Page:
RIM: Watching a Looming Train Wreck

Call it morbid obsession, but I can't seem to stop watching the downward spiral of {complink 4644|Research In Motion Ltd. (RIM)}. At EBN, we've reported often on the mobile phone maker's malaise. At first, I discounted it as a few quarters of bad financials. Then it became evident that RIM was facing much deeper issues. A lack of innovation was quickly pushing it out of the two-ring smartphone circus dominated by {complink 379|Apple Inc.} and {complink 2294|Google}.

Today, I don't know if I find the Canadian company's latest “business update” just really sad or slightly comical in a twisted, cynical way. It's probably a little bit of both.

News popping up on the Internet points to a glut of BlackBerry smartphones and PlayBook tablets. RIM's stockpiles “have swollen by two-thirds in the past year because of slumping sales, raising the chances of the company's third writedown since December,” Bloomberg reports. “The value of RIM's in-house supplies grew 18 percent last quarter alone, a faster rate than at any other company in the industry… and that doesn't include the BlackBerrys gathering dust at RIM's carriers and retail partners.”

The value of RIM's inventory climbed to $1.03 billion last quarter from $618 million a year earlier, according to Bloomberg. At the end of 2011, after shipping only 150,000 of its PlayBook tablets in the fourth quarter, RIM took a $485 million pretax charge. For the quarter that ended in March, it tallied up another $267 million of BlackBerry inventory-related expenses.

A billion dollars in inventory? Really? Is that just sad or laughable as a management strategy? What is it going to take to keep this train from derailing? Yes, innovation. The problem is that RIM isn't likely to be able to invest significantly in innovation right now — or innovation-centric people — because it will have to spend its time and money on stopping the bleeding.

How do you do that? With layoffs. MSNBC reports that RIM is planning a global restructuring that could cost 2,000 employees, about 12 percent of the company's workforce, their jobs. The report cited an article in Canada’s Globe and Mail.

The company keeps saying a new line of phones based on BlackBerry 10 software will be coming to market soon. Naturally, no one wants to buy the old stuff if new stuff is in the pipeline. As a result, we have a sick cycle — RIM can't sell what it has, it can't get to market fast enough with a product some may find appealing, and the longer it delays innovation and a market launch, the more likely people will be to buy from a competitor. That means less sales, more inventory, and more writedowns. I just want to shake executives and ask, “What the heck are you doing?!?”

RIM is scheduled to report quarterly results on June 28. Maybe I'll keep a box of tissues near my desk. Then again, maybe it's not worth shedding any tears at this point.

11 comments on “RIM: Watching a Looming Train Wreck

  1. Anna Young
    May 31, 2012

    Jenn, I don't get this, will laying off 12percent of its workforce resolve this bewildered company's dilemma?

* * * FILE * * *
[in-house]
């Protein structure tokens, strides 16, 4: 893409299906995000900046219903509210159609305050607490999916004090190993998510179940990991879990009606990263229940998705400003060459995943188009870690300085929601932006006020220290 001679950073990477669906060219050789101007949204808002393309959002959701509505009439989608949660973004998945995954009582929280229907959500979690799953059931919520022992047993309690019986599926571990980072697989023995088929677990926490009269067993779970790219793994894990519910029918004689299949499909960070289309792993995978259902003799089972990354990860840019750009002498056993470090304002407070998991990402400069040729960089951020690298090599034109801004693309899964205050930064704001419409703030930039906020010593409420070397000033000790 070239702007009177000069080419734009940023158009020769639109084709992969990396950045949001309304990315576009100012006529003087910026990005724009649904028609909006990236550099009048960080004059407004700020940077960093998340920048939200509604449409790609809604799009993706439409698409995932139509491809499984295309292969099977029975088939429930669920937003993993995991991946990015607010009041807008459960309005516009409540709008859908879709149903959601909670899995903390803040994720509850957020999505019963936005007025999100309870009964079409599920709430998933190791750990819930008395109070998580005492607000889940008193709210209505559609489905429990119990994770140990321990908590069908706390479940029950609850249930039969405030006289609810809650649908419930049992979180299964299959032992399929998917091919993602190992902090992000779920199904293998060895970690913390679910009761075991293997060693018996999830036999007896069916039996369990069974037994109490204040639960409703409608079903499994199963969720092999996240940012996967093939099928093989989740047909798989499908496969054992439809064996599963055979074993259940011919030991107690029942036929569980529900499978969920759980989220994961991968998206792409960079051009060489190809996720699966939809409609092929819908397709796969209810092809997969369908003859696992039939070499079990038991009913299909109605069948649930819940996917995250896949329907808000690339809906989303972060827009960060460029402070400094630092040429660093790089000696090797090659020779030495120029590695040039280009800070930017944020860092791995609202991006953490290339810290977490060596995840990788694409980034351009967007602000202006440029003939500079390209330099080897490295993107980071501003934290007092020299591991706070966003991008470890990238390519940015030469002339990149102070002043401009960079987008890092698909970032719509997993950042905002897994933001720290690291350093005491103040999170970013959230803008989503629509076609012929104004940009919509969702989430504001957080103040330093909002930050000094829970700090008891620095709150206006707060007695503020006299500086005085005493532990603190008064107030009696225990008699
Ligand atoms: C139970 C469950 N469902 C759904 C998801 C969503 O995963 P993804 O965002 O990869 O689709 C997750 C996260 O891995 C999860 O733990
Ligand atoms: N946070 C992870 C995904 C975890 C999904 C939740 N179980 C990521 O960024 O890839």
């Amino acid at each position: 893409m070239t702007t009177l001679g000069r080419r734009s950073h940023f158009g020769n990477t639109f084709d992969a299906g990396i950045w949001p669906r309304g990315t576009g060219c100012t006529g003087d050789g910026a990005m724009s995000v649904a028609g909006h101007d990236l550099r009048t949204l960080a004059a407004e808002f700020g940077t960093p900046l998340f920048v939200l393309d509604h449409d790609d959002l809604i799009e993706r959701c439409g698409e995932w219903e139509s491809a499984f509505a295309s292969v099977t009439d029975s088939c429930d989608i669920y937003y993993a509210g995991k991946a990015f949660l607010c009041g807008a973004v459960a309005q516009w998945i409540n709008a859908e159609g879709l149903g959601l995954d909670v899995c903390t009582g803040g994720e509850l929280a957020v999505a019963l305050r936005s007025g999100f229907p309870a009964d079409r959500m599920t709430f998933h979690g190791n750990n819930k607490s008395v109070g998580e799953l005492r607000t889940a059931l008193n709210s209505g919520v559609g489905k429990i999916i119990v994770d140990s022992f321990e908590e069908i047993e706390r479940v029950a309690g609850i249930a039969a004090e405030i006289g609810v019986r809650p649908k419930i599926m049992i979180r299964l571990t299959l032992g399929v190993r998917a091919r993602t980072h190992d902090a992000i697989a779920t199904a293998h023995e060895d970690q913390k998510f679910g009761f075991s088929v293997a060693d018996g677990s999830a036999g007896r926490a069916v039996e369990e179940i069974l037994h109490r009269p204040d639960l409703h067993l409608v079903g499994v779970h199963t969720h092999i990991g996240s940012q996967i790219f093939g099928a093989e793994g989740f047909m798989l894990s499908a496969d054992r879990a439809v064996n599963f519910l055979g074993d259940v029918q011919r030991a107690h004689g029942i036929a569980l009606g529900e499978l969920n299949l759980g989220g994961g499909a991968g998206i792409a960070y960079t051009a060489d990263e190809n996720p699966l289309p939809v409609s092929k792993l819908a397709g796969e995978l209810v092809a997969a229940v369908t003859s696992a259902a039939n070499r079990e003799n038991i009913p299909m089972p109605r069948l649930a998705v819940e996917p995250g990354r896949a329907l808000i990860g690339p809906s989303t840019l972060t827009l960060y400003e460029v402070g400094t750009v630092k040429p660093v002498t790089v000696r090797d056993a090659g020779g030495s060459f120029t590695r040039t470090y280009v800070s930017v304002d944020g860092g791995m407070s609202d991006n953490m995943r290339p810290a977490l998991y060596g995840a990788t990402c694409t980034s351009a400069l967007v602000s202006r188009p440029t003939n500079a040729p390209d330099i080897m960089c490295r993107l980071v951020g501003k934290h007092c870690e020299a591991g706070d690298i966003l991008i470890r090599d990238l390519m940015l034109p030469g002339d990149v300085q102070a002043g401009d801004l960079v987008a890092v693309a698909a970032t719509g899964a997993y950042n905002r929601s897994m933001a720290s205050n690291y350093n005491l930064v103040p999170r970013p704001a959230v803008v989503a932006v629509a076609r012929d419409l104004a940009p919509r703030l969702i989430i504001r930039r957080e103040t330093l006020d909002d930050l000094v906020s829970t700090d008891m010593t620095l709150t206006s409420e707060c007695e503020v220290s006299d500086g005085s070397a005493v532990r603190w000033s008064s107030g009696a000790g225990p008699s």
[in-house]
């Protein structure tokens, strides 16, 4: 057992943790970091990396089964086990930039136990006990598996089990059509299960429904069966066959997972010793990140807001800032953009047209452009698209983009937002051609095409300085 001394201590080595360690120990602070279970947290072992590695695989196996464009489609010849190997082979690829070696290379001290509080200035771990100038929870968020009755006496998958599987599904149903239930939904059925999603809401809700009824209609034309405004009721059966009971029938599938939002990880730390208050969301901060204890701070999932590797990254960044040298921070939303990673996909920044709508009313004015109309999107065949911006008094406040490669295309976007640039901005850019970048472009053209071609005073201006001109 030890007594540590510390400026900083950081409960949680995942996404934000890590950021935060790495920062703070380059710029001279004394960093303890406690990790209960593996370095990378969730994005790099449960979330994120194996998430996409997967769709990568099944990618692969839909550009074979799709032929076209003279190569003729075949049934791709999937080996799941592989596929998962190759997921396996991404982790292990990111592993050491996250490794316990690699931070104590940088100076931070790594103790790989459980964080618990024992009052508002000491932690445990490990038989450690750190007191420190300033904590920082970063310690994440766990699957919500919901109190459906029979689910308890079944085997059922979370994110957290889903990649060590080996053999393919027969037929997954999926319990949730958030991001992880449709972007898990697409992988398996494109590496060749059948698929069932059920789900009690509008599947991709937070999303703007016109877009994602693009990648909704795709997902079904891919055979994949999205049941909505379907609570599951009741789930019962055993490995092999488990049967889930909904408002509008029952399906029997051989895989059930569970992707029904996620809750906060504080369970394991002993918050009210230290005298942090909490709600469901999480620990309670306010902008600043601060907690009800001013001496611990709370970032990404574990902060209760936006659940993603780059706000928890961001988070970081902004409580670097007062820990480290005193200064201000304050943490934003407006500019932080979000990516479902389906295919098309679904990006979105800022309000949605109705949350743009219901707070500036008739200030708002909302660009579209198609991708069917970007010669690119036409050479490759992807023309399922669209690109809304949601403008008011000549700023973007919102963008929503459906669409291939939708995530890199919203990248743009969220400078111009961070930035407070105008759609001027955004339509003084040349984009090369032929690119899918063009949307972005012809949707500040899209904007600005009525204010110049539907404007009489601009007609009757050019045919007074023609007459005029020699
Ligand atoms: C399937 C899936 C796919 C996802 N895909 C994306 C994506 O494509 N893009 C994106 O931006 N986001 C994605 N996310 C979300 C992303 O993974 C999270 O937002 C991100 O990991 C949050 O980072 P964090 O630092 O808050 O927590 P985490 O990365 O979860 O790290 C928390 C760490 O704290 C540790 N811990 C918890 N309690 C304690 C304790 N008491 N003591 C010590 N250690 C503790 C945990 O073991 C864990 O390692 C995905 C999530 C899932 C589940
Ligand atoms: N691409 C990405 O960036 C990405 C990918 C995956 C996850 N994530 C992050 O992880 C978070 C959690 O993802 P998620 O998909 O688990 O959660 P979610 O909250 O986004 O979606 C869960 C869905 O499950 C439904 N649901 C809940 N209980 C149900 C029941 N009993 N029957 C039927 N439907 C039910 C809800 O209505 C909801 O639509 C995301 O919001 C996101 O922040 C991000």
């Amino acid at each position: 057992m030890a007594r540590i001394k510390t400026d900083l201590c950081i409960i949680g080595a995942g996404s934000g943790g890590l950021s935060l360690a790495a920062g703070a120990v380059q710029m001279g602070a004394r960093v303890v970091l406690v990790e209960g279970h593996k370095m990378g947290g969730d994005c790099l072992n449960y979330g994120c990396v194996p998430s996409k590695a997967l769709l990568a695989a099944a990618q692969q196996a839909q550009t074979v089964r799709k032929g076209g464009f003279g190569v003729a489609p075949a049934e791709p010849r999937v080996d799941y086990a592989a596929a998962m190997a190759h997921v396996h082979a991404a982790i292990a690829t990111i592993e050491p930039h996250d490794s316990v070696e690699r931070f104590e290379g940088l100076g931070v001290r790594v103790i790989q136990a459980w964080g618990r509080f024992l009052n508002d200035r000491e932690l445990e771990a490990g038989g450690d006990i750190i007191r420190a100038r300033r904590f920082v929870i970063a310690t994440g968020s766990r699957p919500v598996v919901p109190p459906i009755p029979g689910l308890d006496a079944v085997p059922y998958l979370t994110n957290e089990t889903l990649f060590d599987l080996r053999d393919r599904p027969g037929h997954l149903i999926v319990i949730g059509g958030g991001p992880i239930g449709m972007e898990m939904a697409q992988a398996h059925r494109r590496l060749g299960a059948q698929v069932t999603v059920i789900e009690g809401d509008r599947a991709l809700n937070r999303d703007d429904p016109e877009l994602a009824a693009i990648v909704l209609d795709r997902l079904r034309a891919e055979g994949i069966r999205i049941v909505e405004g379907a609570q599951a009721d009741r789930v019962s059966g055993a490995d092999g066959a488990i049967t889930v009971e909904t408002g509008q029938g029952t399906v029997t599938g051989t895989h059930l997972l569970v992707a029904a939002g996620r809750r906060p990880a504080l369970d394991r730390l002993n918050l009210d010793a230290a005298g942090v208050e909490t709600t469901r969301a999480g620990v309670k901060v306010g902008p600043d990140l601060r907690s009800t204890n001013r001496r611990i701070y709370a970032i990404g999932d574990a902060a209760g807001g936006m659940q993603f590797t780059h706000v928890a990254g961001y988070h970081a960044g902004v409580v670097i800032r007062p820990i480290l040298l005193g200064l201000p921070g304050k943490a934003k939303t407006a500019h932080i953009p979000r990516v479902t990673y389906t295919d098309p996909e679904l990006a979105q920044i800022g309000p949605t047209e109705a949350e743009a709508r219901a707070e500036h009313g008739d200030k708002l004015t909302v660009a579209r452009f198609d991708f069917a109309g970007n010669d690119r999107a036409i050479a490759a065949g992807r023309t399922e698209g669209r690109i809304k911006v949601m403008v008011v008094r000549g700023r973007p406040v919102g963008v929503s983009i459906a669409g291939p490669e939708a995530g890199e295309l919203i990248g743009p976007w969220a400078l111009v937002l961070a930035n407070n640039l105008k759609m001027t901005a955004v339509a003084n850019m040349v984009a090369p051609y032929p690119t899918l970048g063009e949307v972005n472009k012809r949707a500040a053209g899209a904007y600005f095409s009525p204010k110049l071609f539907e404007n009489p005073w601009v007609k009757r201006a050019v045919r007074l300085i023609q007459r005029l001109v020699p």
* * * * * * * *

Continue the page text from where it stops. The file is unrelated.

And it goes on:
2. elctrnx_lyf
    June 1, 2012

    RIM is suffering and I do not see if they have any plans to come out of it. They ignored that there is a lot to do and they are going to sink. Next step would be to seel their phones at throw away prices before going to shut down completely.

    June 1, 2012

    I recently saw a free competition where 1st prize was a 1 RIM Playbook, 2nd prize was 2 Playbooks and 3rd prize was a McDonald's 2for1 voucher.

  4. Anna Young
    June 1, 2012

    @FlyingScot, hilarious!

  5. bolaji ojo
    June 1, 2012

    Flyingscot, Don't tell me people were jostling to come in third?

  6. Anna Young
    June 1, 2012

    Elctrnx_Iyf, Well If the next step for RIM is probably to sell its smartphones at giveaway prices, (I hope not) I'm sure there'll be many willing customers ready to grab it. I included.

  7. t.alex
    June 1, 2012

    We have been complaining about RIM for sometime and we will continue complaining 🙂

  8. Barbara Jorgensen
    June 1, 2012

    That inventory number is overwhelming! Yikes! I doubt there is much RIM can do but write it off, or donate everything to charity and hope for a tax credit. It does seem that both bad management and bad luck have conspired to wreck RIM. It doesn't seem as if the management track is changing, either.

  9. Daniel
    June 5, 2012

    Jennifer, globally RIM sales may be down sized, but a recent article shows that playbook is in third position in most of the Asian countries in account of Play book sales. In Asian countries RIM holds about 15% sales in both Blackberry and Tablet together.

  10. Daniel
    June 5, 2012

    Elextrnx, in most of the Asian countries, they had slashed the prices of both Black berry and Playbook. Now playbook is available for a starting price of $225. But it seems that they have no planns for any h/w or s/w upgradation with tablets.

  11. prabhakar_deosthali
    June 5, 2012

    RIM is just seems to be trying to clear its dead stock of Balcberries and playbooks by offering these products at throwaway prices.  But the support issues will soon crop up and those who were lured by the cheap prices will be left high and dry.

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